On Tents and CavesFrank Escher
This book is the result of research PRODUCTORA initiated as winners of the Mies Crown Hall Americas Prize (MCHAP) for Emerging Practice at Illinois Institute of Technology.
“The first space for living was the cave. The first house was the hollow mound of earth. To build meant: to gather and layer building material [and] mass, around voids for air [and] living [and] space . …
The technique of architect and sculptor was similar. …
The architectural design concerns itself with ‘space’ as its raw material and with articulated room as its product . …
The architect has finally discovered the medium of his art: SPACE.” 
Written in Vienna in 1912, a place and time marked by some of the most radical cultural shifts of the last century, Rudolf M. Schindler’s “Moderne Architektur: ein Programm” describes the origins of architecture and offers two directives for the architecture of that moment: first, that architecture must concern itself not with the object, but with space; and second, that architecture is to be from and of the earth.
Ten years later, Schindler built his own, seminal house in Los Angeles. He had moved to America to work with Frank Lloyd Wright, and had overseen Wright’s studio during the master’s long voyages to Japan. He was in Los Angeles supervising the construction of Wright’s first and most significant commission there, the Hollyhock House, built for the oil heiress Aline Barnsdall. He had also traveled throughout the American Southwest, reporting to Richard Neutra back in Vienna that “the only buildings that testify to any true feeling of the earth from which they spring are the ancient adobe buildings” there. The house he would design for himself, constructed between February and June 1922, is a building as radical today as it was almost a century ago. “The basic idea was to give each person his own room—instead of the usual distribution,” he explained in a letter to his parents-in-law in 1921. He elaborated on this atypical arrangement in an article in the journal T-Square, published in 1932, in which he describes the house as “a cooperative dwelling for two young couples … [where] rooms for specialized purposes [have] been abandoned.” “Instead,” he continues, “each person receives a large private studio; each couple a common entrance hall and bath. Open porches on the roof are used for sleeping. An enclosed patio for each couple, with an out-of-door fireplace, serves the purposes of an ordinary living room. … One kitchen is planned for both couples.” Architecturally, Schindler combines in his house the idea of the “cave” (the concrete floors and walls on three sides of the spaces) with the idea of the “tent” (the delicate wood, glass, and canvas enclosures of the fourth walls), anticipating two distinct positions in the architecture of the coming century.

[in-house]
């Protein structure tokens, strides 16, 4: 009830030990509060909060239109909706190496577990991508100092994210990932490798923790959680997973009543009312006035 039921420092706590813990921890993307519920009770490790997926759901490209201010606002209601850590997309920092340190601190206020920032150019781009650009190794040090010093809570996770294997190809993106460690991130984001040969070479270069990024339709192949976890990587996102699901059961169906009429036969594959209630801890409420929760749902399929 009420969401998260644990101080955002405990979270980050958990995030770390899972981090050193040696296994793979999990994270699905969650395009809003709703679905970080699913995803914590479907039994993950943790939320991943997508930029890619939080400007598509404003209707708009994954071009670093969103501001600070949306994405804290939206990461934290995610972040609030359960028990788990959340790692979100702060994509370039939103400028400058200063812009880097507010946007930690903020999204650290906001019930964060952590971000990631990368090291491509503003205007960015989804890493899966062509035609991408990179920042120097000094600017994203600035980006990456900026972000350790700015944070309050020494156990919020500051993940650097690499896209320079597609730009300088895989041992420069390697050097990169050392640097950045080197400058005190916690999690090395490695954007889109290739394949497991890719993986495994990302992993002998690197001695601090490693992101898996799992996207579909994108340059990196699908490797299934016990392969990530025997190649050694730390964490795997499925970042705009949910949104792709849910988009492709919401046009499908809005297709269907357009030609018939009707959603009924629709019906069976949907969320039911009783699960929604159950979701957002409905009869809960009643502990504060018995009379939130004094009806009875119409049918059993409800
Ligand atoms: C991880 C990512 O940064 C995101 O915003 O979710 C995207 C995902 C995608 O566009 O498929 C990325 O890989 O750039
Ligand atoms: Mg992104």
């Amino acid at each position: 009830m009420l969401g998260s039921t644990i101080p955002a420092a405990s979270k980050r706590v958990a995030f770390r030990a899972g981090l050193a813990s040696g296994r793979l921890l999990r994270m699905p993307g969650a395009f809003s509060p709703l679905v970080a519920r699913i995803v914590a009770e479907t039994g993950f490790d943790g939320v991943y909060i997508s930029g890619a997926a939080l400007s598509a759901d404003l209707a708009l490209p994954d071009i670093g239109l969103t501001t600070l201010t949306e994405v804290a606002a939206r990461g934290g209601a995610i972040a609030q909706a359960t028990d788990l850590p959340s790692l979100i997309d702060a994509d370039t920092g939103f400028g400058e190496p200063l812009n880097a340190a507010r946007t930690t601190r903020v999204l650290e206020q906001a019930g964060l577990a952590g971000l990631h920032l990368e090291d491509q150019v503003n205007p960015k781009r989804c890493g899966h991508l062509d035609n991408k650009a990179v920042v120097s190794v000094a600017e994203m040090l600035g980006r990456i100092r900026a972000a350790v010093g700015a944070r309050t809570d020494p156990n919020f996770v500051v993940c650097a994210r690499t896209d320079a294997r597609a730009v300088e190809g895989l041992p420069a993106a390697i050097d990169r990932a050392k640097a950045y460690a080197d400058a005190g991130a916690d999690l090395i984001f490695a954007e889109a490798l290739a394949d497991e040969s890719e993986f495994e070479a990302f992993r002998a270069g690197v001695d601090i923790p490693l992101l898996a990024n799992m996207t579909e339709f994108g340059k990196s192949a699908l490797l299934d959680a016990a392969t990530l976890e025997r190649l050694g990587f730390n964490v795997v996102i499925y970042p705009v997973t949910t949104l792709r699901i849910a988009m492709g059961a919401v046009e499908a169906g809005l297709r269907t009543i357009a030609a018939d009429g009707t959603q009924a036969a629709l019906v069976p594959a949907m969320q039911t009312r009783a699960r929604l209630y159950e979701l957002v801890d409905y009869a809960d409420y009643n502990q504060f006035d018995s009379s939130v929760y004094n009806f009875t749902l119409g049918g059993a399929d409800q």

Left: The entry and living space of Geoffrey Bawa’s Polontalawa Estate Bungalow.
Right: The main roof structure is supported by boulders. Near Nikarawetiya, Sri Lanka, 1963–65.
The connection between nature and architecture was central to modernism. Two distinct strategies exist: buildings that, like those of Neutra or Ludwig Mies van der Rohe, extend architectural elements out into their surrounding landscapes, ultimately controlling their sites, and buildings that draw the surrounding landscape into the architectural space.
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